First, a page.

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Wednesday, July 29, 1998 Published at 00:52 GMT 01:52 UK


Health: Latest News

Government committed to community care

The Government is expected stick to a policy of community care

Health Secretary Frank Dobson is preparing to set out plans for a major overhaul of care in the community.

The government is to announce a "root and branch" review of the Mental Health Acts and is expected to publish an outline of its plans for mental health services.


The BBC's Richard Hannaford reports on the proposed changes
This is expected to state that most people suffering from mental illness will be treated in the community, but that there should be more 24-hour crisis centres and support teams available.

To achieve these aims it has been reported that the government could be planning to invest up to £1bn in the mental health area.

Serious problems

Poor co-ordination between agencies, problems with housing, and shortages of staff have led to some tragedies and questions about whether care in the community is the right way forward.

Marjorie Wallace, chief executive of mental health charity SANE, said: "For the majority community care has been a true liberation, but for many thousands of others it has meant fighting for their mental and physical survival alone in squalid flats, beds and breakfasts, hostels or with families who break under the strain."

Official reports have shown that cases such as that of Christopher Clunis, the care in the community patient who killed Jonathan Zito, are rare. But the media has seized on them to point out failings in the system.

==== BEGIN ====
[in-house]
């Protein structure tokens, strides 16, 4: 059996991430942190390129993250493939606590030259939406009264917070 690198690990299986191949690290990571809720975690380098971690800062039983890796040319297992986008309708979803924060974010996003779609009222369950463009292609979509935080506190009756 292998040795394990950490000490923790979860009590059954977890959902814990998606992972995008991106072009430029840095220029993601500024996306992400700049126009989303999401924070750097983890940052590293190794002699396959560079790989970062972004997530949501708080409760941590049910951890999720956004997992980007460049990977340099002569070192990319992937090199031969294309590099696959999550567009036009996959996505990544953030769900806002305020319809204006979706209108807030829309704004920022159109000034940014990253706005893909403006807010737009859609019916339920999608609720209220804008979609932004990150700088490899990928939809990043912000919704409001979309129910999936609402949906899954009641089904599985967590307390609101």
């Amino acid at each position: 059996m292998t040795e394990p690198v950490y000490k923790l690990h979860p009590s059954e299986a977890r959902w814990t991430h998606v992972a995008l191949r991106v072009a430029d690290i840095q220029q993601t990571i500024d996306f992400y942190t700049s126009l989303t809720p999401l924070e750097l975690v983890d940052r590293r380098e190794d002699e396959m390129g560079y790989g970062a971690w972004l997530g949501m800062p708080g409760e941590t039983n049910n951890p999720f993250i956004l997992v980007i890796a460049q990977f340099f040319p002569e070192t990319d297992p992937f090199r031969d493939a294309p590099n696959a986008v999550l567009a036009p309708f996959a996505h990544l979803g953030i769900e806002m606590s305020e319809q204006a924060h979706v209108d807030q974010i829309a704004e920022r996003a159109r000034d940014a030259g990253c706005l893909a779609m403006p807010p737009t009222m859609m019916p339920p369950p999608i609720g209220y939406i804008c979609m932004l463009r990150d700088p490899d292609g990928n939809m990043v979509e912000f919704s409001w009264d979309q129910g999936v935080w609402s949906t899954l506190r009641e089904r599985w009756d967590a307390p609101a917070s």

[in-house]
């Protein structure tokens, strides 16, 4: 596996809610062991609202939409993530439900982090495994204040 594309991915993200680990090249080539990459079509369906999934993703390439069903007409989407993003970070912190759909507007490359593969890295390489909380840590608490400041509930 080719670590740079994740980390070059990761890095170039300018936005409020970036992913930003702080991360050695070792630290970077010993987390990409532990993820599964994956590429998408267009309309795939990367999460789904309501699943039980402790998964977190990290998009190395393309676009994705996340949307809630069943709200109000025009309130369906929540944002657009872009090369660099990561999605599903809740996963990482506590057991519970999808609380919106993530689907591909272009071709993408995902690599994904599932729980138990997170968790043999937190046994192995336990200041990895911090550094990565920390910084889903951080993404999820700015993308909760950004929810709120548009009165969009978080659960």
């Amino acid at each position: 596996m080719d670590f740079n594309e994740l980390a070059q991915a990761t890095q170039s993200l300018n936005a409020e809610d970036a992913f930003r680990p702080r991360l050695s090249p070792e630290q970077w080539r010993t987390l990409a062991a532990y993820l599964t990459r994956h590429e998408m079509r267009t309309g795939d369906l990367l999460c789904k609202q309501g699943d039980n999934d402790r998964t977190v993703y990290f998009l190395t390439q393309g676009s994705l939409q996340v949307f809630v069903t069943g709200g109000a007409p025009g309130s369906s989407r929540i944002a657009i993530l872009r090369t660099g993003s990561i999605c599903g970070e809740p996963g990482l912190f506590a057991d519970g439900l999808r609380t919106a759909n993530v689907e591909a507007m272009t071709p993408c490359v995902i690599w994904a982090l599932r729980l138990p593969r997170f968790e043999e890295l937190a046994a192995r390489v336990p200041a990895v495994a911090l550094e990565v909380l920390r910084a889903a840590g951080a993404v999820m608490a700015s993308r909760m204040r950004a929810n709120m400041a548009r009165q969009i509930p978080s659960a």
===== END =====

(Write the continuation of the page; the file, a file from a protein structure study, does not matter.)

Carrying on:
[ image: Mr Dobson: No turning back]
Mr Dobson: No turning back
Mr Dobson is expected to state unequivocally that there can be no return to treating people in institutions.

In a letter to mental health groups, the health secretary will announce a review of the mental health legislation.

He will say he wants to see a network of 24-hour centres with their own beds, and the setting up of what are called "assertive outreach teams" to make regular checks on people with mental health problems.

That has prompted speculation that the government may be thinking about introducing a form of Community Treatment Order which would allow staff to force sufferers to take medication against their will.

Although Mr Dobson will say care in the community has failed because it was never planned nor properly resourced, he will not reveal how much money the government is to invest in the area to improve it.

That sort of detail will be made available in October when the government's long-awaited green paper is finally published.

Experts concerned

The Mental Health Foundation (MHF) and SANE welcomed news of the government's plans, but warned any extra funding should not just be targeted at the most serious cases of mental ill health

"One in four people suffer from mental health problems every year. The government needs to look at the whole spectrum of services," said a spokeswoman for the MHF

The Sainsbury Centre for Mental Health said it was in favour of increased investment in community care, but it is worried the money will only be a one-off.

"It will have to be recurring if it is going to work," said senior policy advisor Dr Andrew McCulloch.



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